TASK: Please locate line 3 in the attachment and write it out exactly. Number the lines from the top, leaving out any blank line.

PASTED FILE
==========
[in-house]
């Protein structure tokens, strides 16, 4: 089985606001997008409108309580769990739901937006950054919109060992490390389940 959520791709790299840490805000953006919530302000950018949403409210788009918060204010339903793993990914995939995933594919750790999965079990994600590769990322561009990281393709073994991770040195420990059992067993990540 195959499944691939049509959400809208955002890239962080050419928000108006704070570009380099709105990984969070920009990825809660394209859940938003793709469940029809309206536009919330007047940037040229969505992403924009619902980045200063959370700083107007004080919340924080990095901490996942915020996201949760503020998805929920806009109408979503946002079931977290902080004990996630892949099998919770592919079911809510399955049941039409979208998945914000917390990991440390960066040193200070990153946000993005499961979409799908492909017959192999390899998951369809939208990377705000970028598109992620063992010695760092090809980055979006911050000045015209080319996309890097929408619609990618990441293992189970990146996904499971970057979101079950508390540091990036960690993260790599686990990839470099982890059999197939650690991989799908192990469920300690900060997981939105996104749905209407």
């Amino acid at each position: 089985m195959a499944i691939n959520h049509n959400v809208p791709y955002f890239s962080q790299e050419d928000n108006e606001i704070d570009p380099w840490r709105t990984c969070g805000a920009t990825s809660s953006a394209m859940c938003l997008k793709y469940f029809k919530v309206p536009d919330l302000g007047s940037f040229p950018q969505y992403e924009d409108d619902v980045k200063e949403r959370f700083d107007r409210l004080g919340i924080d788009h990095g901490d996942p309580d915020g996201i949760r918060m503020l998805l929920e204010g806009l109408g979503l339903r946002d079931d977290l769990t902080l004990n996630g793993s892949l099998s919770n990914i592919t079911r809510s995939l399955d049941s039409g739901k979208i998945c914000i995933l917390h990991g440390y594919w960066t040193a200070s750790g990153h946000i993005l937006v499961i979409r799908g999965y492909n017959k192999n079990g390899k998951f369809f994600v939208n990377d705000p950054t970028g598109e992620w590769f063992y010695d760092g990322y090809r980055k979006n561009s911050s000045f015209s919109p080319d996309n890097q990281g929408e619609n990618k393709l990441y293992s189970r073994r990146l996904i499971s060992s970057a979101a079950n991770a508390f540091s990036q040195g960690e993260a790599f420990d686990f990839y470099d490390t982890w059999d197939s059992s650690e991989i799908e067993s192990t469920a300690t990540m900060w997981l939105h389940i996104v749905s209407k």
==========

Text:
């Amino acid at each position: 089985m195959a499944i691939n959520h049509n959400v809208p791709y955002f890239s962080q790299e050419d928000n108006e606001i704070d570009p380099w840490r709105t990984c969070g805000a920009t990825s809660s953006a394209m859940c938003l997008k793709y469940f029809k919530v309206p536009d919330l302000g007047s940037f040229p950018q969505y992403e924009d409108d619902v980045k200063e949403r959370f700083d107007r409210l004080g919340i924080d788009h990095g901490d996942p309580d915020g996201i949760r918060m503020l998805l929920e204010g806009l109408g979503l339903r946002d079931d977290l769990t902080l004990n996630g793993s892949l099998s919770n990914i592919t079911r809510s995939l399955d049941s039409g739901k979208i998945c914000i995933l917390h990991g440390y594919w960066t040193a200070s750790g990153h946000i993005l937006v499961i979409r799908g999965y492909n017959k192999n079990g390899k998951f369809f994600v939208n990377d705000p950054t970028g598109e992620w590769f063992y010695d760092g990322y090809r980055k979006n561009s911050s000045f015209s919109p080319d996309n890097q990281g929408e619609n990618k393709l990441y293992s189970r073994r990146l996904i499971s060992s970057a979101a079950n991770a508390f540091s990036q040195g960690e993260a790599f420990d686990f990839y470099d490390t982890w059999d197939s059992s650690e991989i799908e067993s192990t469920a300690t990540m900060w997981l939105h389940i996104v749905s209407k």